There has been much talk lately about a much touted infrastructure spending bill by President Trump and now in congress. The mantra is that our bridges and roads are “crumbling” and if we don’t do something fast – like spend 1.5 trillion – YES! I DID JUST SAY TRILLION!! there is going to be big trouble. This is not actually just a whipping horse for the current administration, it has been repeated multiple times over the past decades (Remember the “shovel ready” projects of the Obama administration? That wound up being a very expensive scheme to fill the pockets of the unions…..).

First of  all, what fits under the category  of “infrastructure”? Only bridges and roads? What about the electricity grid and gas pipelines etc.? Water delivery systems included as well?

Secondly, are the bridges and roads truly crumbling and in disrepair?

We seem to have conflicting takes on this:

http://www.nationalreview.com/article/456248/infrastructure-crumbling-rhetoric-not-reality

This piece makes the case that things are doing way better on the conditions of our roads and bridges than ever before. If anything, the cause of the trouble is the bureaucratic red tape that hamstrings projects from getting started let alone making it to the finish line.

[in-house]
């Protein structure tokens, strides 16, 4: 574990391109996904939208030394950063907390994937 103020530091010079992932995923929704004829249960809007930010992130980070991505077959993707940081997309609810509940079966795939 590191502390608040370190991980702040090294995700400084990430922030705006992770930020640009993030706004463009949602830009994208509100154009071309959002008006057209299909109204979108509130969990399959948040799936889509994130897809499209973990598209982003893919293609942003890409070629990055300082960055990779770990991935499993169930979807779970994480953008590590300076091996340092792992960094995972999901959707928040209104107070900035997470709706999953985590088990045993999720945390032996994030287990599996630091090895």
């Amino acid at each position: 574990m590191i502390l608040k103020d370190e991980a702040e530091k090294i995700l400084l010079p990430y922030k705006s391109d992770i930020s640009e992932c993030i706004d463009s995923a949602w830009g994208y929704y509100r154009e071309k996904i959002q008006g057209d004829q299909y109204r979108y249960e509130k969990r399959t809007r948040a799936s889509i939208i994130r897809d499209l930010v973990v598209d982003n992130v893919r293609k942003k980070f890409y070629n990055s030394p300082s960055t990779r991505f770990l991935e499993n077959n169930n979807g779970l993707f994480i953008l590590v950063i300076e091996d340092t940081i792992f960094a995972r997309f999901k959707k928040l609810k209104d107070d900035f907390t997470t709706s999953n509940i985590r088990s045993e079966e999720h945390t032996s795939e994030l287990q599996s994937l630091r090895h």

On the other hand, we have this:

http://www.washingtonexaminer.com/republicans-consider-the-unthinkable-a-gas-tax-increase-to-pay-for-infrastructure/article/2648637

Which argues that there is credible backing for a significantly needed boost in spending to be competitive with other countries, Especially if the economy continues on its sustained growth trajectory the infrastructure is going to have be able to sustain that growth.

See here as well:

https://www.nytimes.com/interactive/2016/11/15/business/dealbook/dealbook-infrastructure.html

(Not that I agree with the premise that more government spending actually stimulates the economy – I believe that  this has been disproved time and again.)

So of course, as with many issues there is a clear tug’o’ war as to the merits of the need as well as how the money does get spent ultimately. While discussing the possibility of raising the gas tax makes for a very lively conversation I’m sure, let’s just focus on the main point here at hand:

Essentially, I think that the American taxpayer would be o.k. with paying for reasonable and truly necessary projects, provided that the funds are spent judiciously and efficiently. Although short on details, if President Trump can employ his expertise and ensuring successful projects, completed in a timely fashion, on budget, and especially if the taxpayers reap the benefits of public  private partnerships.

As an example here is a case in point where bonuses were doled out as an incentive for completing a critical project ahead of schedule:

http://articles.latimes.com/1994-04-06/news/mn-42778_1_santa-monica-freeway

Remind me later to share with you my theory about what is going on with the trucking shortage and the spike in freight prices.

Stay tuned…..

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Ben Levi – Premium Steel Sales

Ben@PremiumSteelSales.com